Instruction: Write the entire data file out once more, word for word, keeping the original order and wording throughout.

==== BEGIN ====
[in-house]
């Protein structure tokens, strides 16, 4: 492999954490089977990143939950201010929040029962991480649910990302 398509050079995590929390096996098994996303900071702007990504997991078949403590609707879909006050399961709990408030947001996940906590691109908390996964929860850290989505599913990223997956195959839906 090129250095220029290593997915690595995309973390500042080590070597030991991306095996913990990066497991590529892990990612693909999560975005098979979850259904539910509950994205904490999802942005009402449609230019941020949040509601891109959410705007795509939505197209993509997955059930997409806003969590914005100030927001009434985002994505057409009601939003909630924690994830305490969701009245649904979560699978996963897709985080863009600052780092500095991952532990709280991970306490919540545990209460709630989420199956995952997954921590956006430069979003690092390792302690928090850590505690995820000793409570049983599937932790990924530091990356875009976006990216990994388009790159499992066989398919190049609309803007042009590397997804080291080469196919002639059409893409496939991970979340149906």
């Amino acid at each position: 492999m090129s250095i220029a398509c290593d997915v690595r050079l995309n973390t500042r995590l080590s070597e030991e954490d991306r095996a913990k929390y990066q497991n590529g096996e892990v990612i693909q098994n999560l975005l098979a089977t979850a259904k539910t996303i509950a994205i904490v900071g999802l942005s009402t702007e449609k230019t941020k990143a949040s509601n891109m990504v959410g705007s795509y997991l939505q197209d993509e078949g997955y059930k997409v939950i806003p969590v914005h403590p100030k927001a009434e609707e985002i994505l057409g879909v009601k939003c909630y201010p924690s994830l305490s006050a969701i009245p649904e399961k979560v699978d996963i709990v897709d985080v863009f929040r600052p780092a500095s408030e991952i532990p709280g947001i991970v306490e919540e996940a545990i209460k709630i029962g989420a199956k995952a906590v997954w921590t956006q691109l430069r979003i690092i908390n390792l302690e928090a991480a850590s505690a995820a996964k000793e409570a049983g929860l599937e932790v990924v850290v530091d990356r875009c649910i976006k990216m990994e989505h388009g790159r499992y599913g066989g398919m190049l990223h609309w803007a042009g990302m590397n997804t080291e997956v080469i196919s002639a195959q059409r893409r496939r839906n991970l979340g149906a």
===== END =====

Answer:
[in-house]
């Protein structure tokens, strides 16, 4: 492999954490089977990143939950201010929040029962991480649910990302 398509050079995590929390096996098994996303900071702007990504997991078949403590609707879909006050399961709990408030947001996940906590691109908390996964929860850290989505599913990223997956195959839906 090129250095220029290593997915690595995309973390500042080590070597030991991306095996913990990066497991590529892990990612693909999560975005098979979850259904539910509950994205904490999802942005009402449609230019941020949040509601891109959410705007795509939505197209993509997955059930997409806003969590914005100030927001009434985002994505057409009601939003909630924690994830305490969701009245649904979560699978996963897709985080863009600052780092500095991952532990709280991970306490919540545990209460709630989420199956995952997954921590956006430069979003690092390792302690928090850590505690995820000793409570049983599937932790990924530091990356875009976006990216990994388009790159499992066989398919190049609309803007042009590397997804080291080469196919002639059409893409496939991970979340149906």
């Amino acid at each position: 492999m090129s250095i220029a398509c290593d997915v690595r050079l995309n973390t500042r995590l080590s070597e030991e954490d991306r095996a913990k929390y990066q497991n590529g096996e892990v990612i693909q098994n999560l975005l098979a089977t979850a259904k539910t996303i509950a994205i904490v900071g999802l942005s009402t702007e449609k230019t941020k990143a949040s509601n891109m990504v959410g705007s795509y997991l939505q197209d993509e078949g997955y059930k997409v939950i806003p969590v914005h403590p100030k927001a009434e609707e985002i994505l057409g879909v009601k939003c909630y201010p924690s994830l305490s006050a969701i009245p649904e399961k979560v699978d996963i709990v897709d985080v863009f929040r600052p780092a500095s408030e991952i532990p709280g947001i991970v306490e919540e996940a545990i209460k709630i029962g989420a199956k995952a906590v997954w921590t956006q691109l430069r979003i690092i908390n390792l302690e928090a991480a850590s505690a995820a996964k000793e409570a049983g929860l599937e932790v990924v850290v530091d990356r875009c649910i976006k990216m990994e989505h388009g790159r499992y599913g066989g398919m190049l990223h609309w803007a042009g990302m590397n997804t080291e997956v080469i196919s002639a195959q059409r893409r496939r839906n991970l979340g149906a």